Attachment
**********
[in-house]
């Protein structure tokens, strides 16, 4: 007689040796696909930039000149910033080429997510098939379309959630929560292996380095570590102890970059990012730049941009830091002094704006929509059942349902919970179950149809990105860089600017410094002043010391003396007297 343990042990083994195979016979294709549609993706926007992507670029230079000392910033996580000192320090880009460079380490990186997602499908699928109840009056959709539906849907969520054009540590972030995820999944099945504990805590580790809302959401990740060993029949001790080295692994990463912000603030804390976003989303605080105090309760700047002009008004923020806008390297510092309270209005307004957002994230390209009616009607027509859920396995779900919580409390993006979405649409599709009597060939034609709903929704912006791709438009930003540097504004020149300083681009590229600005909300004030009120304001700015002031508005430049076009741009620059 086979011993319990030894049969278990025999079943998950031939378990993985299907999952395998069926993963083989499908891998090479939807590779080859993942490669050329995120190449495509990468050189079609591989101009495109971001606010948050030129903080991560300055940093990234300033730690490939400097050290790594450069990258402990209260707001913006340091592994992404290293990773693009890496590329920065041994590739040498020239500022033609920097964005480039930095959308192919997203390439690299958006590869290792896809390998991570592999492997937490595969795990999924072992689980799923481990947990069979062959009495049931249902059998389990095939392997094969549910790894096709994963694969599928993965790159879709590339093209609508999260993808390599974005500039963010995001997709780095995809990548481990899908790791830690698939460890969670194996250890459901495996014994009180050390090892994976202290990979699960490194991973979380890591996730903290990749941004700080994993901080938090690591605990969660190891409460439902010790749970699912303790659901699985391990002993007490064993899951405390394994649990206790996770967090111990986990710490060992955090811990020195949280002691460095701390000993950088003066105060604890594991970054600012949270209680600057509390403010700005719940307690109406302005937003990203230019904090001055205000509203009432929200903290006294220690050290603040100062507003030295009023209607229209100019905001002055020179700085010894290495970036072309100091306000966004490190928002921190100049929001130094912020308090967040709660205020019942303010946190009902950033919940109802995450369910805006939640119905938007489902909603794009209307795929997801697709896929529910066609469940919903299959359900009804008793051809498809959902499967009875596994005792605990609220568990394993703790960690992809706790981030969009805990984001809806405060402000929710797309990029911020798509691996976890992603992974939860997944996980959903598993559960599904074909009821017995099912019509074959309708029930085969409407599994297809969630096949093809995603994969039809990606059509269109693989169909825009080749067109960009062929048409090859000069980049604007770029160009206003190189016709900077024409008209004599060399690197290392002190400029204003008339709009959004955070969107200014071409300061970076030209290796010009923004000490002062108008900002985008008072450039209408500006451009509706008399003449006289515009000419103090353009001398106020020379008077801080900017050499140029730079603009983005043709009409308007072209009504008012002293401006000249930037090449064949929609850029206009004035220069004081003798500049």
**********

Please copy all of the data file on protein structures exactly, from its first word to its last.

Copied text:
[in-house]
């Protein structure tokens, strides 16, 4: 007689040796696909930039000149910033080429997510098939379309959630929560292996380095570590102890970059990012730049941009830091002094704006929509059942349902919970179950149809990105860089600017410094002043010391003396007297 343990042990083994195979016979294709549609993706926007992507670029230079000392910033996580000192320090880009460079380490990186997602499908699928109840009056959709539906849907969520054009540590972030995820999944099945504990805590580790809302959401990740060993029949001790080295692994990463912000603030804390976003989303605080105090309760700047002009008004923020806008390297510092309270209005307004957002994230390209009616009607027509859920396995779900919580409390993006979405649409599709009597060939034609709903929704912006791709438009930003540097504004020149300083681009590229600005909300004030009120304001700015002031508005430049076009741009620059 086979011993319990030894049969278990025999079943998950031939378990993985299907999952395998069926993963083989499908891998090479939807590779080859993942490669050329995120190449495509990468050189079609591989101009495109971001606010948050030129903080991560300055940093990234300033730690490939400097050290790594450069990258402990209260707001913006340091592994992404290293990773693009890496590329920065041994590739040498020239500022033609920097964005480039930095959308192919997203390439690299958006590869290792896809390998991570592999492997937490595969795990999924072992689980799923481990947990069979062959009495049931249902059998389990095939392997094969549910790894096709994963694969599928993965790159879709590339093209609508999260993808390599974005500039963010995001997709780095995809990548481990899908790791830690698939460890969670194996250890459901495996014994009180050390090892994976202290990979699960490194991973979380890591996730903290990749941004700080994993901080938090690591605990969660190891409460439902010790749970699912303790659901699985391990002993007490064993899951405390394994649990206790996770967090111990986990710490060992955090811990020195949280002691460095701390000993950088003066105060604890594991970054600012949270209680600057509390403010700005719940307690109406302005937003990203230019904090001055205000509203009432929200903290006294220690050290603040100062507003030295009023209607229209100019905001002055020179700085010894290495970036072309100091306000966004490190928002921190100049929001130094912020308090967040709660205020019942303010946190009902950033919940109802995450369910805006939640119905938007489902909603794009209307795929997801697709896929529910066609469940919903299959359900009804008793051809498809959902499967009875596994005792605990609220568990394993703790960690992809706790981030969009805990984001809806405060402000929710797309990029911020798509691996976890992603992974939860997944996980959903598993559960599904074909009821017995099912019509074959309708029930085969409407599994297809969630096949093809995603994969039809990606059509269109693989169909825009080749067109960009062929048409090859000069980049604007770029160009206003190189016709900077024409008209004599060399690197290392002190400029204003008339709009959004955070969107200014071409300061970076030209290796010009923004000490002062108008900002985008008072450039209408500006451009509706008399003449006289515009000419103090353009001398106020020379008077801080900017050499140029730079603009983005043709009409308007072209009504008012002293401006000249930037090449064949929609850029206009004035220069004081003798500049």